Globe – Monday 04 May 1885 (c) British Newspaper Archive

Despite the fee to use the subway, in the first three months after it opened, some 2¼ million people used it to get to the exhibitions.

From its opening in 1885, the subway had generally only been open for major exhibitions, and the railway had charged people a penny to use the subway, with turnstiles at the entrances, although occasionally the toll was absorbed by the exhibitions and the way was opened for free. However, in December 1908, the railway company announced[5] that the subway would be permanently free of charge from later that month. This coincided with a new staircase being built close to Cromwell Road (today the entrance outside the Ismaili Centre), and the short extension of the tunnel to the current entrance next to the Science Museum, which opened in 1915.

Now this subway today includes an entrance to the V&A Museum, and that was built at the same time as the subway was constructed, but it took until 1910 for the entrance to be used, because of red tape[6].

When the subway was planned, an agreement was seemingly made that the subway would lease land from the museum site for a surface entrance building. The problem was that the subway was a private company, and the museum was part of the government’s Office of Works, and they had the opinion that governments shouldn’t lease their land to private companies. The museum was also worried about the cost of operating the additional entrance, with the extra staff needed to man it. Eventually, after years of arguments about costs and leases, a deal was struck that the subway would open its already built entrance[7] into the V&A museum, and would pay a token rent of £1 per year to the museum for the access, and finally, in 1910, the entrance opened.

It closed in 1970 due to security reasons, but was refurbished and opened again in 2004.

Another quirk of the subway is that it had used to have security in the tunnel, and about halfway down was a small hut inside the subway itself for the security guard to sit in. The security guard was described as the “loneliest man in London” as he worked Christmas Day in 1928, but the security guard said that he liked a quiet Christmas anyway, and his wife would prepare[8] a cold Christmas lunch for him.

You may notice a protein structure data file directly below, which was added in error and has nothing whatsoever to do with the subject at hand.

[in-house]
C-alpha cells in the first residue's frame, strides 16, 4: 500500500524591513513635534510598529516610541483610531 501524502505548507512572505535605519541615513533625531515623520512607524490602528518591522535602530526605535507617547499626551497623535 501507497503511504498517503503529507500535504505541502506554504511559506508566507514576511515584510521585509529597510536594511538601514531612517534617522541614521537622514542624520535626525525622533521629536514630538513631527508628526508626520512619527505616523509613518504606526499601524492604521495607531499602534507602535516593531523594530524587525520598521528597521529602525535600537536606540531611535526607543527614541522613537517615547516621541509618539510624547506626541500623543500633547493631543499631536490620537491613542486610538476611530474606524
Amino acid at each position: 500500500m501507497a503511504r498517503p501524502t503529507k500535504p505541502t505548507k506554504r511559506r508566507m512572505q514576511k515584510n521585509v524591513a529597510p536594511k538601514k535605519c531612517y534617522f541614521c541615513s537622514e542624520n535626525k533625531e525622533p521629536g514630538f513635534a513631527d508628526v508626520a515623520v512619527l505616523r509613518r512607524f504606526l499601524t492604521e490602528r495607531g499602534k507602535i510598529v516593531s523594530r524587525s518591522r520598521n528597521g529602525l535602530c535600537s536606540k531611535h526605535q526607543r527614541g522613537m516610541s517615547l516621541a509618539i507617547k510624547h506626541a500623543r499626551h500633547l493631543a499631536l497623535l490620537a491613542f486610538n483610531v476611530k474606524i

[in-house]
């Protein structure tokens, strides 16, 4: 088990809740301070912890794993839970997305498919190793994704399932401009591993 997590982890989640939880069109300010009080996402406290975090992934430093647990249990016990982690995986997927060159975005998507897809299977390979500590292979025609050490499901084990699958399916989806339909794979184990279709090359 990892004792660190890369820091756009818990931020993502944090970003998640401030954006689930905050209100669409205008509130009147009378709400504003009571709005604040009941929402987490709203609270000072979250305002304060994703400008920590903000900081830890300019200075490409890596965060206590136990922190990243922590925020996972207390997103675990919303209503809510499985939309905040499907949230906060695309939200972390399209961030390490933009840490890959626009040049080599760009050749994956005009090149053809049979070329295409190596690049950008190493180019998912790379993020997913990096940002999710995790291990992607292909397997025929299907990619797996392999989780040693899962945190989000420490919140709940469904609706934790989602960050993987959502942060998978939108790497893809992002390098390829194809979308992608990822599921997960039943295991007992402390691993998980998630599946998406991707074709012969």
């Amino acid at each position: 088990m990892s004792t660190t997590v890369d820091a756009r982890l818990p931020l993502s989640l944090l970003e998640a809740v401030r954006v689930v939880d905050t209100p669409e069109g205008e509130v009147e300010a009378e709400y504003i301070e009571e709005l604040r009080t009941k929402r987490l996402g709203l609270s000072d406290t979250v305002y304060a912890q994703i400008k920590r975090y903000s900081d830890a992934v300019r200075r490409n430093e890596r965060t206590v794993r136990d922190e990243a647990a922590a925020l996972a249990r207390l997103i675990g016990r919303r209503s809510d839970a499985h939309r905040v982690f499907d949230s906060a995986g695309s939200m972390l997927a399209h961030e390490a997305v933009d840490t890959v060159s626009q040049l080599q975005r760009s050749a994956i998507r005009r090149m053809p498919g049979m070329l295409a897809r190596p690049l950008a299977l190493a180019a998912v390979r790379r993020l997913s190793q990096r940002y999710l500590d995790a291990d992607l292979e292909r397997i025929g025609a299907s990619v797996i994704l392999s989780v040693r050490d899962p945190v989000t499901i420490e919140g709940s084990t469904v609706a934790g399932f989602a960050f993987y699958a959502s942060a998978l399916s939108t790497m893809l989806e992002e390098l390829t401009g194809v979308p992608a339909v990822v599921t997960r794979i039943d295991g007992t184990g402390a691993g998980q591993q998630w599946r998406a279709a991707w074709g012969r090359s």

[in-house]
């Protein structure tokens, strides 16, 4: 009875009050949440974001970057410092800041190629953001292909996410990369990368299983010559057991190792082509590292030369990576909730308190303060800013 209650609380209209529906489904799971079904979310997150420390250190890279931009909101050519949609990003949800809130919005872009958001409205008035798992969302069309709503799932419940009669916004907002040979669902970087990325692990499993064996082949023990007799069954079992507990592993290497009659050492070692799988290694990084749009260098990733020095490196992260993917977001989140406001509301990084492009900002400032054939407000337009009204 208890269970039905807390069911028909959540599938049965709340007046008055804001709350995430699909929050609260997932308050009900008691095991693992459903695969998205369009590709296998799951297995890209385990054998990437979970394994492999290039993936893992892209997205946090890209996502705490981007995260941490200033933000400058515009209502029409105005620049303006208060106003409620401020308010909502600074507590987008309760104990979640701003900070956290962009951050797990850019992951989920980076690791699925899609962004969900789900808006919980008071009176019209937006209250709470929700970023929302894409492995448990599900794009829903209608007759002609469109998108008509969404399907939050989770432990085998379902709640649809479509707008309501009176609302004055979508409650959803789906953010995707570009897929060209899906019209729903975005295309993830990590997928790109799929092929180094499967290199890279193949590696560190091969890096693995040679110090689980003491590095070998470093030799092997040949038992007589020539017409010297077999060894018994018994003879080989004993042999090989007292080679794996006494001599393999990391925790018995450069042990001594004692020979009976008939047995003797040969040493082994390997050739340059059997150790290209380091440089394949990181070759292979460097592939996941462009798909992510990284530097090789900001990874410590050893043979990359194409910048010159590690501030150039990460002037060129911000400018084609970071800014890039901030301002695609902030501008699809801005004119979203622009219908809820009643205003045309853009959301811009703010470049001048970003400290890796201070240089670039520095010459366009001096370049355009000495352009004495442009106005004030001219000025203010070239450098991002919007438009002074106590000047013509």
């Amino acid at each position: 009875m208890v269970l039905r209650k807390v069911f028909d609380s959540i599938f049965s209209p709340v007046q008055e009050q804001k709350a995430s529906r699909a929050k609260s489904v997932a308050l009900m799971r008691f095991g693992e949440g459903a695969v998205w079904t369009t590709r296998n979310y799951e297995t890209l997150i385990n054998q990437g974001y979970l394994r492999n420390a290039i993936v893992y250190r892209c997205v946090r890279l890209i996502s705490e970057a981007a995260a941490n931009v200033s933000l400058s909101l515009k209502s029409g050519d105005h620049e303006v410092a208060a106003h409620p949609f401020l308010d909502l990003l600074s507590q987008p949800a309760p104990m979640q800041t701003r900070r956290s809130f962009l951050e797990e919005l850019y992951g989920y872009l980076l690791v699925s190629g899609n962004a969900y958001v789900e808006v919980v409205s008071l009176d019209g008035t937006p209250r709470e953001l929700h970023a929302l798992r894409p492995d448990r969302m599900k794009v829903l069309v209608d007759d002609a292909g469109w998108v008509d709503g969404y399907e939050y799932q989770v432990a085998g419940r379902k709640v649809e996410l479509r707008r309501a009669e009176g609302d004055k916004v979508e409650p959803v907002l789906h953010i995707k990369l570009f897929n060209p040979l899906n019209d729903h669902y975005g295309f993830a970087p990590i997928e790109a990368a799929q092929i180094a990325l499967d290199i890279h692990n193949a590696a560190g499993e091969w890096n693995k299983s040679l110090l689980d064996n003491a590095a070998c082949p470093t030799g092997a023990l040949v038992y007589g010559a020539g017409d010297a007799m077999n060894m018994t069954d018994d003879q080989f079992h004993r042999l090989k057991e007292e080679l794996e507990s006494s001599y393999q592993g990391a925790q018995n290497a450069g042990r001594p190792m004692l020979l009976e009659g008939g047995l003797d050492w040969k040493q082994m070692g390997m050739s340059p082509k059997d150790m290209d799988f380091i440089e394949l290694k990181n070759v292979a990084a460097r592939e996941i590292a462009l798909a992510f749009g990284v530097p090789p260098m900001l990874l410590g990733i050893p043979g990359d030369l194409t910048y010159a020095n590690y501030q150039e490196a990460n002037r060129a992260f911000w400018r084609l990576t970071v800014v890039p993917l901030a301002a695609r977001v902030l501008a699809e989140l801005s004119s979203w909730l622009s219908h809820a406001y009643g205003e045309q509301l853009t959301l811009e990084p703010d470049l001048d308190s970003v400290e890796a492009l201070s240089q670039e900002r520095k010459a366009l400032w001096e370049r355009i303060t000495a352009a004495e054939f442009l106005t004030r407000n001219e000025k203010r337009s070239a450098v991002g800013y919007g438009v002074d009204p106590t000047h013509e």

The tunnel was closed during WWII when it was used as an air-raid shelter for 600 people, although it was only used for a year as it suffered from rats, and fixes to that problem took until after the worst of the blitz was over.

It took until 1948 for the subway to reopen to the public though, and even then the stairs[9] to the Natural History Museum didn’t reopen until 1952.

For a while, in the 1990s the subway tunnel was used to hold fashion shows during London Fashion Week.

A plan in 2005[10], which lead to the revamping of Exhibition Road was also intended to include a step-free travelator just outside the Natural History Museum down to the subway and then to South Kensington station. Depending on your perspective, it’s either regrettable that it wasn’t built, or if you’re one of the shops and cafes that would have lost a lot of passing traffic, a blessing it was never built.

(c) Kensington and Chelsea council

More photos


1] Pall Mall GazetteFriday 14 December 1883

2] London Evening Standard – Wednesday 25 June 1884

3] St James’s Gazette – Saturday 24 January 1885

4] West London Observer – Saturday 09 May 1885

5] London Evening Standard – Thursday 17 December 1908

6] Victoria and Albert Museum: The History of Its Building by John Physick

7] South Kensington: pedestrian subway – LCC Photograph Library

8] Dundee Evening Telegraph – Monday 24 December 1928

9] Drawing; Detail near entrance to Natural History Museum in South Kensington station subway

10] Concept design — photographs of the area


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  1. SteveP says:

    Very interesting. My daily commute for my first two years in London included the subway and I recall the special “metal” floor. This was the “fashion age” so also the infamous “fried eggs or melons” posters of “Trinny and Susannah” BITD – which were huge and repeated at intervals along the passage

    We lived close to the Albert Hall and I recall when looking at the A-Z (remember that?) how close the South Ken Tube entrance was. Except that was actually the subway entrance. A drier walk at least

  2. Tim Hewson says:

    What was the reasoning that it would affect horses? Was it the “hollow” sound as they walked over it they were worried about?

    • ianVisits says:

      Not specified in the documents I studied – but speculatively to do with the large vent shafts being in the road and affecting horses.

  3. Jennifer says:

    I love the map in the second last photo. Very mid-century or 1960s in style

    • Jack Kirby says:

      The map must be (in the form depicted if not in orig├Čn) 1980s as the Ismaili Centre didn’t open until 1985.

  4. J. Claudio Di Veroli says:

    I used this tunnel almost daily throughout my student’s years in Imperial College, 1969-1971. It was at the time a rundown thing, with the walls in a pitiful state, dark and a bit dirty. Not a nice place, really, but it was useful anyway to get from the South Ken station to the College during rainy days.
    Have been back to London many times since, but never re-visited this subway. Glad to know that it was later fully refurbished!